Sarah Worth

Sarah Worth

Professor of Philosophy

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I was born and raised in Ann Arbor Michigan, and I knew when I went to college that I needed a small school, and I needed to be someplace warm. I chose Furman because of the strength of their music department and as Furman does its work of the liberal arts, I left with a degree in both music and philosophy. I loved the inquiry into the mind I experienced through philosophy and decided to continue to graduate school first for a masters at the University of Louisville and then a PhD at SUNY Buffalo. I taught at Allegheny College and Miami University before returning to Furman in 1999.

I am married to Bill Price, who worked in the ROTC department at Furman for 13 years, and the proud mother of twin boys, William and Charles.

Education

  • Ph.D., State University of New York at Buffalo, 1997
  • M.A., University of Louisville, 1994
  • B.A., Furman University, 1992

Publications

Peer Reviewed Journal Articles

  • “Fact, Fiction, and Fraud: From Frey to Wilkomirski.” Southwest Philosophy Review. Vol. 26, No. 1. (2010) 27-33. Response article: Anne-Marie Bowery.
  • “Comments on Sarah Worth’s ‘Fact Fiction and Fraud.” Southwest Philosophy Review. Vol 26. No. 2. July, 2010. 1-4.
  • "Plato, Imitation, and Narration: a look into the narrative effects of literature," Journal of Norwegian Philosophy. Vol. 43, No.2, (2008) 162-174.
  • "Story-Telling and Narrative Knowing," Journal of Aesthetic Education. Vol. 42, No 3, (2008) 42-55.
  • “The Dangers of Da Vinci, or The Power of Popular Fiction.” Philosophy and the Contemporary World. Vol. 14, No. 1 (Spring 2007) 134-143.
  • “Narrative Understanding and Understanding Narrative,” Contemporary Aesthetics 2 (2004).Contempaesthetics.org.
  • “Fictional Spaces,” Philosophical Forum. Vol. 35. No. 4, (Winter 2004) 439-455.
  • “The Ethics of Exhibition: On the Presentation of Religious Art,” The Journal of Aesthetics and Art Criticism 62 (2004) 277-284.
  • “Thomas Munro vs. the All American Blue Dishwasher,” The Journal of Aesthetic Education 36 (2002): 68-85.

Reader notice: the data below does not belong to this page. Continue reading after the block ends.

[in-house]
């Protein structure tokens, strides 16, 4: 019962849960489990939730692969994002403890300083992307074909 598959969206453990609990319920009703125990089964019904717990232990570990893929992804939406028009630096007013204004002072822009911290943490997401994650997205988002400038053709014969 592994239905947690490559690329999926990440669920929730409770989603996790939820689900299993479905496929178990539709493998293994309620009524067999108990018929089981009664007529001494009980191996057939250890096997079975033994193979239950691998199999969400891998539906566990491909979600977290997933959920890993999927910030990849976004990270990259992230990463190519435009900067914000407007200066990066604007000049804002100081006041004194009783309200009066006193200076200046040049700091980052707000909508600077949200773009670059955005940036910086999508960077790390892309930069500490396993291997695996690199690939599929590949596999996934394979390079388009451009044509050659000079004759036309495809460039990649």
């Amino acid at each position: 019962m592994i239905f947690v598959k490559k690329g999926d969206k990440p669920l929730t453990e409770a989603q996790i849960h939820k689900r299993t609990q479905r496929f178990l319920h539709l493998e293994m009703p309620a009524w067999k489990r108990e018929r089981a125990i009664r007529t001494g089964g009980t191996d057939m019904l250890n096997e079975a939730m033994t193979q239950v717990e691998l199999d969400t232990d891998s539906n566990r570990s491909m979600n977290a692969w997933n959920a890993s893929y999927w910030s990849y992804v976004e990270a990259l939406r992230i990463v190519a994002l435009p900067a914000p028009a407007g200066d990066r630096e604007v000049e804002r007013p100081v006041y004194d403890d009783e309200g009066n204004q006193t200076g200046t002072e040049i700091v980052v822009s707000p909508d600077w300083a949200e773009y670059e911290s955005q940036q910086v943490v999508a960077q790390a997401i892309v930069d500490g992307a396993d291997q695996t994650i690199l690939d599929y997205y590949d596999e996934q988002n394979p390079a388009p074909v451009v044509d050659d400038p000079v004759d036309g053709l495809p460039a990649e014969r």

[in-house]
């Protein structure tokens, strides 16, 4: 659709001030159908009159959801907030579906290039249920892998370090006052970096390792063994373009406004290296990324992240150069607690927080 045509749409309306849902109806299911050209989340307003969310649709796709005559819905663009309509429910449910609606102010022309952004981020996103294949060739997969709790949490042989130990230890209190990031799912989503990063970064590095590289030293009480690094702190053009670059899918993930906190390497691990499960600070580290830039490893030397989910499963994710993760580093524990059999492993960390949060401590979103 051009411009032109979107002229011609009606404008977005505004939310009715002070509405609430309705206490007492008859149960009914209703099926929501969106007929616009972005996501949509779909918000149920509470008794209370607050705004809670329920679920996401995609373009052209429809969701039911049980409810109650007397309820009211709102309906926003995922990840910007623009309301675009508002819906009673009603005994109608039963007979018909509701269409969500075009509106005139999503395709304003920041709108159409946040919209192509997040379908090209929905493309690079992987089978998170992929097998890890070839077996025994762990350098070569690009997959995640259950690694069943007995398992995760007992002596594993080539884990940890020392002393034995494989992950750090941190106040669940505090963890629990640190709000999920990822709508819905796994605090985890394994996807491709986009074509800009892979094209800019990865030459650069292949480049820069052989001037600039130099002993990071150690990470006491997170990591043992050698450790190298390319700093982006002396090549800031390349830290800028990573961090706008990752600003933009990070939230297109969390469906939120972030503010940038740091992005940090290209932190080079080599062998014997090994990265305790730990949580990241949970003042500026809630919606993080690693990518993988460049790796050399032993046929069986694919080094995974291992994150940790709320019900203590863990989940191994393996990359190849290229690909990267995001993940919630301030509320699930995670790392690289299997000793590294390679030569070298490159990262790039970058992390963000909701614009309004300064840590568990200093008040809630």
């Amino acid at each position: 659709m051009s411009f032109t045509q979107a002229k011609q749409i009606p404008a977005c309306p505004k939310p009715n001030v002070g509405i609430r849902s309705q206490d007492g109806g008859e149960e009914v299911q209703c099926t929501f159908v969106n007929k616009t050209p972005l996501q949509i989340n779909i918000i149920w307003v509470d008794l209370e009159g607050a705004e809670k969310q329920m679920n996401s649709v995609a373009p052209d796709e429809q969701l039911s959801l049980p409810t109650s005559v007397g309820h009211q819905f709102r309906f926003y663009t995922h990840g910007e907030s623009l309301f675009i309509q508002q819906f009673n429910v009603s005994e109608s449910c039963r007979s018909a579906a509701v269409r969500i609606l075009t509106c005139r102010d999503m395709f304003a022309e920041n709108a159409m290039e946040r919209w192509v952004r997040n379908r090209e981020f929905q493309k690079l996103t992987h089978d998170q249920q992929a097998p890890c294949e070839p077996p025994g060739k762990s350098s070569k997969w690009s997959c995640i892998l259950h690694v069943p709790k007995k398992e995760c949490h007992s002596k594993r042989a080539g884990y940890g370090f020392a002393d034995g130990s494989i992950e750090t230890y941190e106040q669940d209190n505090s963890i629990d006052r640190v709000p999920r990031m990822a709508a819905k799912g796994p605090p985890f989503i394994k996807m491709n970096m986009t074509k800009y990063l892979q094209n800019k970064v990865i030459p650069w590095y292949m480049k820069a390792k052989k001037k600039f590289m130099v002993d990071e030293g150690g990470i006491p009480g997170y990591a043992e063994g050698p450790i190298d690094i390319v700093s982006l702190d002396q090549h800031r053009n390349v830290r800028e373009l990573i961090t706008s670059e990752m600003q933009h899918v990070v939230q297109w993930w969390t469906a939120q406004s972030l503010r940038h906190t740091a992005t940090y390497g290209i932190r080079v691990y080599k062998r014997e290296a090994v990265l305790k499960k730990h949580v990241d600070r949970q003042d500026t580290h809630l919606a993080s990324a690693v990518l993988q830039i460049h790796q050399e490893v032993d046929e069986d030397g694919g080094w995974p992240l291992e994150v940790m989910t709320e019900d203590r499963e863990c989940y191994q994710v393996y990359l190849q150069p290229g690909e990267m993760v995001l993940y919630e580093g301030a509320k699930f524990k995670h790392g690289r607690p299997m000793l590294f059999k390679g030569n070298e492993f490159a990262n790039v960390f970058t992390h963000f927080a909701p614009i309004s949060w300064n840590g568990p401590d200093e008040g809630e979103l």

• “Aristotle, Thought and Emotion: Our Responses to Fiction,” The Journal of Aesthetics and Art Criticism 58 (2000): 333-340.
  • “Understanding Objects of Music,” The Journal of Aesthetic Education 34 (2000): 102-107.
  • “Wittgenstein’s Musical Understanding,” British Journal of Aesthetics 37 (1997): 158-167. Reprinted with permission in Southwestern Journal of Philosophy 13 (1997): 101-111.
    Book Chapters
  • “Narration, Representation, Memoir, Truth, and Lies: How We Diminish the Art of Narrative with Simple Truths” in How to Make Believe: The Fictional Truths of the Representational Arts. Bareis, J. Alexander / Nordrum, Lene (eds.): Berlin, New York: DeGruyter, 2014.
  • “Nonfiction and Narration.” Fiction as an Aesthetic Concept. Praeger Publishers. Forthcoming, 2014.
  • “Dungeons and Dragons: What it is and Why we do it” co-authored with Carl Ehrett. Dungeons and Dragons and Philosophy. Open Court Press, 2012. pp. 195-205.
  • “Global Standpoint Aesthetics: Toward a Paradigm.” Co-authored with David I. Gandolfo. The Continuum Companion to Aesthetics. Edited by Anna Ribeiro. Continuum Publishing: New York, p. 242-254, 2012.
  • "Lessons Learned by a Philosopher and a Biologist in Team Teaching a First-Year Seminar on 'Disease and Culture: Why You Are a Walking Petri Dish.'" Co- authored with Min-Ken Liao. Team Teaching. Ed. Kathryn M. Plank. Sterling, VA: Stylus Publishing, 2011. pp., 37-53.
  • “Dexter Morgan: Morality, Principles and Context,” Co-authored with Carmela Epright. Dexter and Philosophy. Ed. Richard Greene. Open Court Press, 2011. pp. 125-135.
  • “The Paradox of Real Response to Neo-Fiction,” The Matrix and Philosophy: Welcome to the Desert of the Real. Ed. William Irwin. Open Court Press, 2002.
  • “Hannah Arendt and Plato on Thinking and its Relation to Evil,” Inherent and Instrumental Value: An Excursion of Value Theory. Ed. John Abbarno. International Scholars Publications, 2000.
  • “Elaine Benes: Feminist Icon or Just One of the Boys?” Seinfeld and Philosophy: A Book about Everything and Nothing. Ed. William Irwin. Open Court Press, 1999.
  • “Music, Emotion and Language: Using Music to Communicate,” The Paideia Project On -Line: Proceedings of the Twentieth World Congress of Philosophy, 1999 <http://www.bu.edu/wcp>.
  • Section Introductions “Experience and Appreciation: How Do We Encounter Art?” and “Can We Learn From Art?” in Aesthetics: The Big Questions. Ed. Carolyn Korsmeyer, Oxford: Basil Blackwell Publishers, 1998. (Anthology is part of Basil Blackwell’s series, Philosophy: The Big Questions, general editor James Sterba). Sections co-authored with Jennifer McMahon Railey.